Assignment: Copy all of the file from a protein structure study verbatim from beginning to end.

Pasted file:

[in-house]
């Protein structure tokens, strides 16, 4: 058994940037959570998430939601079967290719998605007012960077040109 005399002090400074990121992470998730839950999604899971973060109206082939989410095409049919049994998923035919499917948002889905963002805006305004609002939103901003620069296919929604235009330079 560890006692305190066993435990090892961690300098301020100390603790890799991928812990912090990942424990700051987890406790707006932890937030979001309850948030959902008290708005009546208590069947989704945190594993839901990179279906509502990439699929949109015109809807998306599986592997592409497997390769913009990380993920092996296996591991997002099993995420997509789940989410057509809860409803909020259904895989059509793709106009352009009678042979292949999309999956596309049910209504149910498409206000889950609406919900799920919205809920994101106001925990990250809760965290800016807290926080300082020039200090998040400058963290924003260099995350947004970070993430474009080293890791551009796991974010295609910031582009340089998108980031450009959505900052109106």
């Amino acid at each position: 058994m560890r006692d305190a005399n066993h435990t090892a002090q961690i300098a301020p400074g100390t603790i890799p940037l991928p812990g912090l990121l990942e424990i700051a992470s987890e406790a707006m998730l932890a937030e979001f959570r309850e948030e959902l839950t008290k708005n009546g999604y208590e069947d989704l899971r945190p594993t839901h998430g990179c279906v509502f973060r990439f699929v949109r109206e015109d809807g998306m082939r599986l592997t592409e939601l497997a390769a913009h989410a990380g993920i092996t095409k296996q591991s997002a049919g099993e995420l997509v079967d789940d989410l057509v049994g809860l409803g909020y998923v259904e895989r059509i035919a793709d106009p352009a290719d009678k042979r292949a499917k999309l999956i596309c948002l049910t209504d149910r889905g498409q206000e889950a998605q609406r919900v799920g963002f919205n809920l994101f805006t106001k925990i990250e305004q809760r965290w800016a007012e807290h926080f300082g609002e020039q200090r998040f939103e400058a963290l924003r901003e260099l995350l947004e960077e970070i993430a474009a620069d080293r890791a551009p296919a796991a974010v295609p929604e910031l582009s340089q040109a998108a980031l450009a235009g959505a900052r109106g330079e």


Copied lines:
[in-house]
């Protein structure tokens, strides 16, 4: 058994940037959570998430939601079967290719998605007012960077040109 005399002090400074990121992470998730839950999604899971973060109206082939989410095409049919049994998923035919499917948002889905963002805006305004609002939103901003620069296919929604235009330079 560890006692305190066993435990090892961690300098301020100390603790890799991928812990912090990942424990700051987890406790707006932890937030979001309850948030959902008290708005009546208590069947989704945190594993839901990179279906509502990439699929949109015109809807998306599986592997592409497997390769913009990380993920092996296996591991997002099993995420997509789940989410057509809860409803909020259904895989059509793709106009352009009678042979292949999309999956596309049910209504149910498409206000889950609406919900799920919205809920994101106001925990990250809760965290800016807290926080300082020039200090998040400058963290924003260099995350947004970070993430474009080293890791551009796991974010295609910031582009340089998108980031450009959505900052109106």
């Amino acid at each position: 058994m560890r006692d305190a005399n066993h435990t090892a002090q961690i300098a301020p400074g100390t603790i890799p940037l991928p812990g912090l990121l990942e424990i700051a992470s987890e406790a707006m998730l932890a937030e979001f959570r309850e948030e959902l839950t008290k708005n009546g999604y208590e069947d989704l899971r945190p594993t839901h998430g990179c279906v509502f973060r990439f699929v949109r109206e015109d809807g998306m082939r599986l592997t592409e939601l497997a390769a913009h989410a990380g993920i092996t095409k296996q591991s997002a049919g099993e995420l997509v079967d789940d989410l057509v049994g809860l409803g909020y998923v259904e895989r059509i035919a793709d106009p352009a290719d009678k042979r292949a499917k999309l999956i596309c948002l049910t209504d149910r889905g498409q206000e889950a998605q609406r919900v799920g963002f919205n809920l994101f805006t106001k925990i990250e305004q809760r965290w800016a007012e807290h926080f300082g609002e020039q200090r998040f939103e400058a963290l924003r901003e260099l995350l947004e960077e970070i993430a474009a620069d080293r890791a551009p296919a796991a974010v295609p929604e910031l582009s340089q040109a998108a980031l450009a235009g959505a900052r109106g330079e």